Eureka, Humboldt County, California
As one of the most photographed Victorian buildings in California, if not the United States, the Carson Mansion has crept beyond Humboldt’s borders to seep into our popular culture. Certainly it has added its unique presence to the horror genre; I’ve periodically encountered the mansion’s distinctive form as the architectural basis of haunted houses in scary posters or other artwork from well outside the local area.
Photographing such a popular subject is usually low on my list, but I live nearby, and the building is so visually compelling that occasionally a night will find me down there with my camera to add another local’s vision to the lexicon of the old Victorian. With the prospect of February’s Snow Moon rising behind the mansion, the opportunity to capture the spooky house under a full moon proved irresistible.
I scouted the scene the afternoon before photographing it to estimate where the moon would be that night, where I would have to position myself, and which lens to bring. I was there not five minutes, but in that short time two cars and one passerby stopped to take pictures of the place from outside the fence. The great pile is on private property and can only be enjoyed from afar.
Built in the 1880’s, the Carson Mansion has stood for over 130 years as a beacon of American Victorian architecture. For more on the fascinating history of the Carson Mansion, the following Wikipedia article is complete with sixteen references for the information, including Library of Congress, historical bodies, and articles from the North Coast Journal: https://en.wikipedia.org/wiki/Carson_Mansion .
Have you ever wondered how photographers get a gigantic moon to dwarf something on the horizon like a house or a tree, aside from compositing images together? The trick is to find a subject on the horizon where the sun or moon will be, and then back up so far from the subject that it will be tiny — just as small as the sun or moon appear. At that point, you would need the magnification of a very powerful telephoto lens to bring your scene up close, giving you a photo of your subject accompanied by the giant orb of sun or moon. In my image the moon isn’t nearly so large because I wasn’t able to get far enough away from the mansion to make the building appear nearly moon-size — and if I had been able to, I wouldn’t have had a lens powerful enough to bring it all in!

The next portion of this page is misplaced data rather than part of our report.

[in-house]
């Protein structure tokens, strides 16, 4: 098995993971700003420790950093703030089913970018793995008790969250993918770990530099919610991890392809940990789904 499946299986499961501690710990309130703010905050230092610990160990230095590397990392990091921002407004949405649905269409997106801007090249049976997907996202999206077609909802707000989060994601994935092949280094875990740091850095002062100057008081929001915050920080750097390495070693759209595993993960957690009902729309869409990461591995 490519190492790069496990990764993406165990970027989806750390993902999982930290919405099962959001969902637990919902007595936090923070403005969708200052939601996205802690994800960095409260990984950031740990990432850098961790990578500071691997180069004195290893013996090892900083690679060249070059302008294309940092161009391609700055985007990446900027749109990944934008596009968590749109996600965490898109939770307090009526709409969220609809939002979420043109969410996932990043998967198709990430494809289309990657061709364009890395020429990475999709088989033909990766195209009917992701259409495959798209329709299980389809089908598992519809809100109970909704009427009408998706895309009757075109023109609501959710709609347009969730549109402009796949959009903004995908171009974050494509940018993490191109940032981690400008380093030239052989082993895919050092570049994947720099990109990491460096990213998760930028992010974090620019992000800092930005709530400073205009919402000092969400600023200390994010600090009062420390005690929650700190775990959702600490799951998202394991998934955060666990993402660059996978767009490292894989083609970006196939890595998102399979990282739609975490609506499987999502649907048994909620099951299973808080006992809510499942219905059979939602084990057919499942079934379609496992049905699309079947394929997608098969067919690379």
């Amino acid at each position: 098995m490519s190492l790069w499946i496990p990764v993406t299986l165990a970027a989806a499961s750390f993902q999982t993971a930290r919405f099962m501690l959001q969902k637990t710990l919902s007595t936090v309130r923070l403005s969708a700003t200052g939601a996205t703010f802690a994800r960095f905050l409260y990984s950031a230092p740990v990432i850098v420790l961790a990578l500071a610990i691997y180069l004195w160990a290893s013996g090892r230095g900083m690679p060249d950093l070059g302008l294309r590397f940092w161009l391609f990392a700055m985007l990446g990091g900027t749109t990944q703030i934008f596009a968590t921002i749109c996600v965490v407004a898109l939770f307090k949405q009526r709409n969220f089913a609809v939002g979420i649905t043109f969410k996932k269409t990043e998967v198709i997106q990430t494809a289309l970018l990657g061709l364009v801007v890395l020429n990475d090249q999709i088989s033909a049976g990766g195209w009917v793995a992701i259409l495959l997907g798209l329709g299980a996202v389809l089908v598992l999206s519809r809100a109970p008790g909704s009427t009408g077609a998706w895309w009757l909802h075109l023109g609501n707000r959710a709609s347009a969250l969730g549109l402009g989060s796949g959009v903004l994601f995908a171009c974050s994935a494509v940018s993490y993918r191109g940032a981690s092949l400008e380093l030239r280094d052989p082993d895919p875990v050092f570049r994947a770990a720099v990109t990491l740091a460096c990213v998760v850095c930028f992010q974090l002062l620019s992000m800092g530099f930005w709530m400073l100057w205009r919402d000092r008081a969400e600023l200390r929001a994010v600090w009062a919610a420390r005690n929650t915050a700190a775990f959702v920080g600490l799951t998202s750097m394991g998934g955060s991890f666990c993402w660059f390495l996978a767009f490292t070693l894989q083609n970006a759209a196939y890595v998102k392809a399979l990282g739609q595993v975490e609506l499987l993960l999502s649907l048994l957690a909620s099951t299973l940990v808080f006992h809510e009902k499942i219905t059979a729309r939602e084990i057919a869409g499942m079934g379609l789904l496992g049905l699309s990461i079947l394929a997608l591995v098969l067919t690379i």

No doubt “Snow Moon” is a moniker slapped onto the February full moon by folks in colder climes; it’s unlikely tropical folks think of it so — maybe a Mosquito Moon? Names such as “Wolf Moon,” “Snow Moon,” “Blood Moon,” and the others do lend some good drama to an evening, though. But many of the names are seasonal and dependent on the hemisphere or the region in which one lives; ask your friends in Borneo whether they saw the Snow Moon. I prefer the generic, yet descriptive, “full moon,” for everyone knows what it is with no questions asked.